WASHINGTON — Lawyers for Donald Trump appeared Thursday in federal court for a closed trial as prosecutors urge the return of what they believe are other government documents owned by the former president, and increase efforts to interview people close to him who are knowledgeable about the matter.
Attorneys Jim Trusty, Evan Corcoran and Lindsey Halligan declined to comment as they exited the Washington courthouse.
The Justice Department’s investigation into the possible misuse of classified documents at Mr. Trump’s Mar-a-Lago resort has sparked a spate of lawsuits since FBI agents removed more than 11,000 documents, including about 100 marked classified, from the resort in August have removed florida .
Prosecutors have tried to force Mr Trump to produce any remaining documents and have asked his legal team to discuss a number of options, people familiar with the matter said. This includes hiring an outside firm to conduct a search and confirming that no additional documents exist, and initiating a legal challenge to the Department of Justice’s claim.
Thursday’s hearing in Washington was likely related to that ongoing dispute, observers said. A spokesman for the Justice Department declined to comment. A spokesman for the former president did not immediately respond to a request for comment. Mr Trump and his associates have previously criticized the government’s investigative tactics as overly aggressive, including those carried out in secret in recent weeks.
In addition to investigating whether anyone misappropriated classified documents, prosecutors have said they are investigating whether anyone attempted to obstruct investigations and government efforts to recover the material.
In recent weeks, a senior Justice Department official told lawyers for Mr Trump that law enforcement officials do not believe they captured all of the government documents the former president took with him when he left office, the Wall Street Journal reported. Investigators have expressed concern that Mr Trump took documents on flights when traveling from Mar-a-Lago to his other properties in New York and New Jersey.
Federal prosecutors, meanwhile, have encountered some roadblocks in their investigations as people close to Mr Trump and some who worked for him have declined to answer investigators’ questions.
According to a person familiar with the matter, prosecutors are trying to force a close aide, Kash Patel, to answer a series of questions, including about Mr Trump’s claim that he released the documents before leaving the White House.
Mr. Patel, a former White House and Pentagon aide whom Mr. Trump was considering appointing for top positions at the Central Intelligence Agency and the FBI late in his tenure, has publicly claimed since May that Mr. Trump used the documents after his Departure was largely cleared by the White House in January 2021. His comments first came as Justice Department efforts to recover the documents from Mar-a-Lago intensified, and prosecutors issued a grand jury subpoena for their return that same month .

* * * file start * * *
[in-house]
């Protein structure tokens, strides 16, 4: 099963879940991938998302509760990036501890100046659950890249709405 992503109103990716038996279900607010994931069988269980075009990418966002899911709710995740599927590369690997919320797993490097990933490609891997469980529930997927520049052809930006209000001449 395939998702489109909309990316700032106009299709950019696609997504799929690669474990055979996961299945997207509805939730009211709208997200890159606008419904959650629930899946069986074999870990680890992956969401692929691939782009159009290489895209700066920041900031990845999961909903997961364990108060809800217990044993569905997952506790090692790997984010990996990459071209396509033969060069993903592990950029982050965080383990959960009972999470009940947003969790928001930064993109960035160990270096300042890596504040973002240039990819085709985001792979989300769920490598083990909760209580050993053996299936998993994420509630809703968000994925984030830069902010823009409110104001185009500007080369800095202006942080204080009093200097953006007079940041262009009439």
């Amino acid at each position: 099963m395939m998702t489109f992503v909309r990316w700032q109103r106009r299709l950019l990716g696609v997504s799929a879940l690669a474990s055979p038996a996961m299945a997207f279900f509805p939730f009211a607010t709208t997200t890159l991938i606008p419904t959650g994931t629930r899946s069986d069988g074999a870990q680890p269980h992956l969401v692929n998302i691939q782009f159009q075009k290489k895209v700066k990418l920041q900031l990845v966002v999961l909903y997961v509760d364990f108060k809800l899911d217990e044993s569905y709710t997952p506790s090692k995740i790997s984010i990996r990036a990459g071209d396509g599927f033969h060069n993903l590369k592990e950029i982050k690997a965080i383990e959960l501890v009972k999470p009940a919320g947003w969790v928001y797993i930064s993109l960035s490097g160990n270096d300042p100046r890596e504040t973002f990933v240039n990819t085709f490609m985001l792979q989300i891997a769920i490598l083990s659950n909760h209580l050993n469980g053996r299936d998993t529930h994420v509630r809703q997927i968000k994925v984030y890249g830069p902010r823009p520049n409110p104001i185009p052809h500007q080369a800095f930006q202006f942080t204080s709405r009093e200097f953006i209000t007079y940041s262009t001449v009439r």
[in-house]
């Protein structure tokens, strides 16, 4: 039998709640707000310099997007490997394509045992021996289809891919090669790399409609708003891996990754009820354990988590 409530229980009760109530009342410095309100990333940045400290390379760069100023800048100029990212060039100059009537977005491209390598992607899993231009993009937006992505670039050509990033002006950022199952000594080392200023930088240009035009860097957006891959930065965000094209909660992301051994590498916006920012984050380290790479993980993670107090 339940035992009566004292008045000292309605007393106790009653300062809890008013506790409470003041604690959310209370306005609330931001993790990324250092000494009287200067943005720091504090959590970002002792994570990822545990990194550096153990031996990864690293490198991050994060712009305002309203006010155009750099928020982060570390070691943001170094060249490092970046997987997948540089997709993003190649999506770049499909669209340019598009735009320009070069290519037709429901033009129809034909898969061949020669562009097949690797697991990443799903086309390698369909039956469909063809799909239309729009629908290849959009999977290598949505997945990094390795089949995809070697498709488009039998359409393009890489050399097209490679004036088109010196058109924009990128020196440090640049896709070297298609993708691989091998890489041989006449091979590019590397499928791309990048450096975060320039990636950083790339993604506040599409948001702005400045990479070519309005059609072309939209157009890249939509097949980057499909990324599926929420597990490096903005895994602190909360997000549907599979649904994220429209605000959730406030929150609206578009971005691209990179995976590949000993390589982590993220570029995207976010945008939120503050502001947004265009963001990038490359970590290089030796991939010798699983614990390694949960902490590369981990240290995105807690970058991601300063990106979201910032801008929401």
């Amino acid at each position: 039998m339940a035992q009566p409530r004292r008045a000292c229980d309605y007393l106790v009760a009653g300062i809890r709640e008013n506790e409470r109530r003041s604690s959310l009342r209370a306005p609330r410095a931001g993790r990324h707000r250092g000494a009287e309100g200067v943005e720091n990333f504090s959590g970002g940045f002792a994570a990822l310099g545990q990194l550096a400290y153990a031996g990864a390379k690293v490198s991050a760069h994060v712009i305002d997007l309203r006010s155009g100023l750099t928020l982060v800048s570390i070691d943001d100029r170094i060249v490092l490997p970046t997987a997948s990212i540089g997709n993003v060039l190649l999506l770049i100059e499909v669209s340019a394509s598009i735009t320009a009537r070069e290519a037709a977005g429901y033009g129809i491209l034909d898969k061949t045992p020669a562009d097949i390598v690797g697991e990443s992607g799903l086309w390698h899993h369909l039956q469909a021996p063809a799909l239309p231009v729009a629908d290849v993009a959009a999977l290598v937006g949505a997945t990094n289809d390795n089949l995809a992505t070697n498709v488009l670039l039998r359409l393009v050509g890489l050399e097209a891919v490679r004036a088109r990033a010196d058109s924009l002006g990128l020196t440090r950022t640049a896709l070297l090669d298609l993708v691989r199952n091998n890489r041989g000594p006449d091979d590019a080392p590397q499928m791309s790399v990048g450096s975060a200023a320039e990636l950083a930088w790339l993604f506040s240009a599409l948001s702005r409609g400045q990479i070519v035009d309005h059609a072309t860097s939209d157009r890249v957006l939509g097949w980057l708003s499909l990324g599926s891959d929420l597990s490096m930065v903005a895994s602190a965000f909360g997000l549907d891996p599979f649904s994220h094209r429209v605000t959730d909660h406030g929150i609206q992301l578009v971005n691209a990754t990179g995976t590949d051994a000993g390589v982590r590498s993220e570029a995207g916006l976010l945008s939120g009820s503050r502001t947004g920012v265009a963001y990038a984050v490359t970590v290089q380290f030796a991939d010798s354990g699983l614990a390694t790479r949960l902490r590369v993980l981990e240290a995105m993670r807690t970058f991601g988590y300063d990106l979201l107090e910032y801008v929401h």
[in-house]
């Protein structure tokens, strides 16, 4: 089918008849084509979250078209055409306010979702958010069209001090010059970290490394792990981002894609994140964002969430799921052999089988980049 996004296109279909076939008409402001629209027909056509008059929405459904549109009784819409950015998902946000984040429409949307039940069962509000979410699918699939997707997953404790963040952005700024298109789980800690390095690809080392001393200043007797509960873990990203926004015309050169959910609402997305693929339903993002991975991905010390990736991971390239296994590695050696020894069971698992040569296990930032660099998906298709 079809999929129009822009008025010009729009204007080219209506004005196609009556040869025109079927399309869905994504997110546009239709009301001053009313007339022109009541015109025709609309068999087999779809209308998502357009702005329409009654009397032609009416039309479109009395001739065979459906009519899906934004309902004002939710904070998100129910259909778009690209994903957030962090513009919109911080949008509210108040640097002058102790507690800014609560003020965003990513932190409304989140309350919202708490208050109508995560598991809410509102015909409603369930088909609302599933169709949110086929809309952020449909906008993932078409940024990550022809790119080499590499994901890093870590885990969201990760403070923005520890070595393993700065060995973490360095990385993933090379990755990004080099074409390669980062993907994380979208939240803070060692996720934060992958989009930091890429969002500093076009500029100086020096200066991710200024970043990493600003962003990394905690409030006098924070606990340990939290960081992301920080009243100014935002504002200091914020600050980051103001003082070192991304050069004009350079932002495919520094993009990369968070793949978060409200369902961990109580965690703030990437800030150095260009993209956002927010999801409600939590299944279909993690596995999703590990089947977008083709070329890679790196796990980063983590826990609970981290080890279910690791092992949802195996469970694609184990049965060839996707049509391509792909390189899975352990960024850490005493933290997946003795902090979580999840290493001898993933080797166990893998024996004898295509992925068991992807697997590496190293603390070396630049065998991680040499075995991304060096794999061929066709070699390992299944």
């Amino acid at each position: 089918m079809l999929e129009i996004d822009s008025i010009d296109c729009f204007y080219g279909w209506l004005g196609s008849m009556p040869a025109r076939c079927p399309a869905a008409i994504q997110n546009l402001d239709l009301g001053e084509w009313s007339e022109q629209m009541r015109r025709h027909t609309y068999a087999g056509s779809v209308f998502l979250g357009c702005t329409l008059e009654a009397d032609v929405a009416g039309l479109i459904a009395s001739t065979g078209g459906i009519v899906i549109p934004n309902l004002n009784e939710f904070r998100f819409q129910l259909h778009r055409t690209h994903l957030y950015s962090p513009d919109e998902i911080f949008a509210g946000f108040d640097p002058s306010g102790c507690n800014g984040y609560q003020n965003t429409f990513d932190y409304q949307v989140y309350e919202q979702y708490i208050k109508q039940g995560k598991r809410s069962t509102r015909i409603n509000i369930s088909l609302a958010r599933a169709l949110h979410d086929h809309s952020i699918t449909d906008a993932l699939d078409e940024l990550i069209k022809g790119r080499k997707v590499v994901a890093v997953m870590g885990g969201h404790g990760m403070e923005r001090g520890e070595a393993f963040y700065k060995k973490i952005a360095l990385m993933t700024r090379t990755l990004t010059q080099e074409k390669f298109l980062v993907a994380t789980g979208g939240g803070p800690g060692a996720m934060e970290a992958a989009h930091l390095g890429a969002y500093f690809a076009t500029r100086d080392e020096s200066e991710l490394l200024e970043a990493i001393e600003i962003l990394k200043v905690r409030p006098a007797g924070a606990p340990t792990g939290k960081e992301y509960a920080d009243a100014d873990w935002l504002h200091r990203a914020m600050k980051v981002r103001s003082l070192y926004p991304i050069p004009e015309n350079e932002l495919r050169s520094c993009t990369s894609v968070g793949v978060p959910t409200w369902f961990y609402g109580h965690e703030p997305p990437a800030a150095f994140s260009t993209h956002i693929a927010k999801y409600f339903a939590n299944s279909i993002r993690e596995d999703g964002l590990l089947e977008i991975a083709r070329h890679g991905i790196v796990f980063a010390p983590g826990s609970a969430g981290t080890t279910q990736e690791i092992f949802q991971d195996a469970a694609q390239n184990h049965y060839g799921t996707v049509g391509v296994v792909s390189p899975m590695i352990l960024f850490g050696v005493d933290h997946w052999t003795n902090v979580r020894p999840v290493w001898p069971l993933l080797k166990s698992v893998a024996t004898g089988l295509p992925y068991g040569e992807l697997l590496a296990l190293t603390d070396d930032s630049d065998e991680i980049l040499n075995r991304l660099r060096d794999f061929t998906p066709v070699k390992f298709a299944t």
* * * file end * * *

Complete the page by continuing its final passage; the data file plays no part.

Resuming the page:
There is no documented evidence that Mr. Trump released the documents, and his attorneys have never made any such claim in court filings.
Earlier this month, Mr. Patel appeared before a grand jury to hear evidence about the handling of the documents and repeatedly invoked his Fifth Amendment right against self-incrimination by refusing to answer, which a person familiar with the matter said as a series of questions, including some that appeared unrelated to the documents or Mr. Trump.
In response, the Justice Department asked a federal judge to compel Mr. Patel to testify, the person said, adding that Mr. Patel’s attorneys argued his statements before a grand jury could put him in legal jeopardy. Prosecutors argued that Mr Patel had no reasonable expectation that he would be prosecuted based on the types of questions they asked, the person said, an argument the judge did not accept. The request to the judge was previously reported by the New York Times.
Investigators were also hampered in their efforts to re-interview Walt Nauta, a former military servant who went to Mar-a-Lago for work after Mr Trump left the White House and was seen on surveillance footage removing boxes from a storage room moved before and after investigators issued the May subpoena, the Journal reported. Mr Nauta told investigators that he did so at the request of Mr Trump.
Investigators have spoken to Mr Nauta at least twice, asking him to submit to further questioning, in part to clarify what prosecutors believe were conflicting statements. He declined another round of questions, a person familiar with the matter said, concerned that prosecutors might be considering charges against him.
Another aide, Will Russell, who served as a presidential travel coordinator at Trump’s White House and went on to work for the former president in Florida, has also declined to speak to investigators who have communicated with his attorney.
Since the investigation began, investigators have spoken to a number of other people, including close associates of the former president.
—Jan Wolfe and Alex Leary contributed to this article.
Copyright ©2022 Dow Jones & Company, Inc. All rights reserved. 87990cbe856818d5eddac44c7b1cdeb8